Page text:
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Was Shakuntala Devi a Mathematician? Or The Nature of Polynomial Click-Baits

Try this.Quickly multiply 221 and 36. Did you reach out for a pen or worse, start Excel?

By I Kid You Not , in Opinion , at September 22, 2020 Tags: ,

Try this.

Quickly multiply 221 and 36. Did you reach out for a pen or worse, start Excel? Before you do any of that, try working this in your head.

At this point, you’ll either give up this exercise as pointless or make an attempt to remember the 2 numbers. If you are the former type, you do not care much for the Shakuntala Devi’s professional motivation question, but you seem to like this wrong rabbit hole in which you seem to marching in.

Let’s start by taking a look at the numbers, one of the numbers looks suspiciously like part of Sherlock Holmes’s mailing address, and the other an estimated age at which Holmes met Dr. Watson. Mnemonics help in memorization, and the technique can be a doorway to more interesting pursuits.

Now let’s focus on the multiplication question at hand, you might be doing the following in your head,

221
36 X
_____
1326
663
——–
to arrive at – 7956 

Or, you might have done, 221 x (40 – 4) = 8840 – 884 = 7956 (if you can do all that computation in your head, you are nudging towards Devi status, at an infinitesimal pace). And there are multiple approaches that make it simpler and quicker (Vedic mathematics or Trachtenberg system anybody?). Shakuntala Devi was a wizard at these kinds of computations. She could do these and more complicated computations like, “What’s the 23rd root of a 67 digit number?” without breaking a sweat and nothing but Ragi Mudde (Cultural food fact: Just a ball of Ragi, i.e., ground finger millet ball, in the morning can keep one going through the day without any energy bars) as her power source.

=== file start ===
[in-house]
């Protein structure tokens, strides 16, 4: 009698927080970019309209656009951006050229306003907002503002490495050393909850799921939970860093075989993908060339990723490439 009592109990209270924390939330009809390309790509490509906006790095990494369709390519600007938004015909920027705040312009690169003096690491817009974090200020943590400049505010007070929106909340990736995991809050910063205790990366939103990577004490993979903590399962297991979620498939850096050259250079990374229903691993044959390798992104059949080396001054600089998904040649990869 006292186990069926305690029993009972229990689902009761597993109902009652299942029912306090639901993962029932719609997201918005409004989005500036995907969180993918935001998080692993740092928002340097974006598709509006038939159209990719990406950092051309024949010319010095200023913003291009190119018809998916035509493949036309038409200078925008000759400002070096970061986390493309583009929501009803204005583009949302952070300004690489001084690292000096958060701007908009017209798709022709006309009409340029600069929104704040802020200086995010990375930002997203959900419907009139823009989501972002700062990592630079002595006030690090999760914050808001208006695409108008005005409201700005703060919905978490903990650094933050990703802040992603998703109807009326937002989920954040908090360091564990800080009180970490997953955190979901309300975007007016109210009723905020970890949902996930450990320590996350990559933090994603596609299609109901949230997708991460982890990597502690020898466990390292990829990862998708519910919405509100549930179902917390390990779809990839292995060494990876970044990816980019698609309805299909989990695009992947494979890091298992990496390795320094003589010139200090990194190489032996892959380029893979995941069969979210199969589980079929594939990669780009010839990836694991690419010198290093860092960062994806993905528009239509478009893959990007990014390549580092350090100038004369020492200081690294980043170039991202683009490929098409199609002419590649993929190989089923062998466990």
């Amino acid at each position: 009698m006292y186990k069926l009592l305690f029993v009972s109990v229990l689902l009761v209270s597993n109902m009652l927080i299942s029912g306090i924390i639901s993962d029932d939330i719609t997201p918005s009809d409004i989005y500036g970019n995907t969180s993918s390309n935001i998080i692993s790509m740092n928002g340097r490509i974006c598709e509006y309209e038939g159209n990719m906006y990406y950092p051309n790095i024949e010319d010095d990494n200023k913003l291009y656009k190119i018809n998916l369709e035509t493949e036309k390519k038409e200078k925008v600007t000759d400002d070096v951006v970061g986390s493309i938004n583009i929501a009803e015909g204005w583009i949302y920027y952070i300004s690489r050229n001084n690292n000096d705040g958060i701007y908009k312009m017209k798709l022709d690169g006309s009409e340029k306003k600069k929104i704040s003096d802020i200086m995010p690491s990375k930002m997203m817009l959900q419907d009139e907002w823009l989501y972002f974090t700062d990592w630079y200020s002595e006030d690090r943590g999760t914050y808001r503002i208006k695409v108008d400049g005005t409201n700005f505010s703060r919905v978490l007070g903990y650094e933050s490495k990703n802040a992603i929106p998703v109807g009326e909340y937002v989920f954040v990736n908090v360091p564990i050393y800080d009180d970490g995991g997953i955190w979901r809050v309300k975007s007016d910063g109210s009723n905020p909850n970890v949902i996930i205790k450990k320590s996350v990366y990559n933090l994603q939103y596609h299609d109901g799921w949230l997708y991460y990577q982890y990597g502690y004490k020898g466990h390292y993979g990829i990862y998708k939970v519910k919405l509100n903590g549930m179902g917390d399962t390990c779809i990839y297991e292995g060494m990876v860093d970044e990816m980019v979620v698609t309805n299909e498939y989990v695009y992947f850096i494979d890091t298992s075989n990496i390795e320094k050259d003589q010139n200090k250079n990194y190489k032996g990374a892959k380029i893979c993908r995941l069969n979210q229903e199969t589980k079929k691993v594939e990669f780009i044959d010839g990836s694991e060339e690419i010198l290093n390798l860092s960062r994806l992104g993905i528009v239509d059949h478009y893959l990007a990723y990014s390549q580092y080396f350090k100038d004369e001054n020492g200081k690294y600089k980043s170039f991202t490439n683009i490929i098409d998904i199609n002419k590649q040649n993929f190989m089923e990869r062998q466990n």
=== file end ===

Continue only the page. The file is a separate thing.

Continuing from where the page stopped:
Now, If you framed a question, what is (2 Y2 + 2 Y + 1) * (3 Y + 6)? And then expanded that to 6 Y3 + 12 Y2 + 6 Y2 + 12 Y + 3Y + 6, which is equal to 6 Y3 + 18 Y2 + 15 Y + 6. And if you seek further to understand, what if the variable Y is 10 and then calculate,

                                    = 6 * 1000 + 18*100 + 15*10 + 6
= 7956

You constructed a single variable polynomial, found a variable value that produces 7956.

Aha! You have created a generalizable pattern.

Now, if you go on to explore the characteristics of the polynomial, you have formally entered the world of mathematicians. You are a number theorist! You are enamored by polynomials as a category as opposed to a specific number.

Now if you created a 3 variable polynomial like, Xn + Yn = Zn , you belong, without any doubts, to the world of mathematicians. Pierre de Fermat, about 400 years back, conjectured that the above polynomial does not hold for n >2. When you plug in n=2, it is the familiar Pythagoras theorem. For n>2, it is a hairy monster. Andrew Wiles proved the Fermat conjecture couple of decades back. A simple looking bait and the hunt lasted 400 years. The mathematics that was created to solve this Fermat conjecture is now the scaffold for the next super-structure in the world of mathematics.

If you ask a question, but why bother? Stop for a moment and ponder on the fact that computers became part of our life in the mid-20th century but the mathematics behind it, like Boolean algebra, prime number factorization, etc. was done couple centuries back. A good Mathematician has this nose for exploring problems that have seemingly no practical use until it has!  In conclusion, Ramanujan or Gauss or Sophie Germain, were all famously computation-obsessed, but the better part of their life was spent on mathematics which enthralled generations of mathematicians while Shakuntala Devi thrilled scores of her contemporaries with her powers of computation.

Written by Prasad S.

Prasad is a mathematics aficionado by night and a global business leader by day. If you feel compelled to share your views, do write to skprasad99@gmail.com

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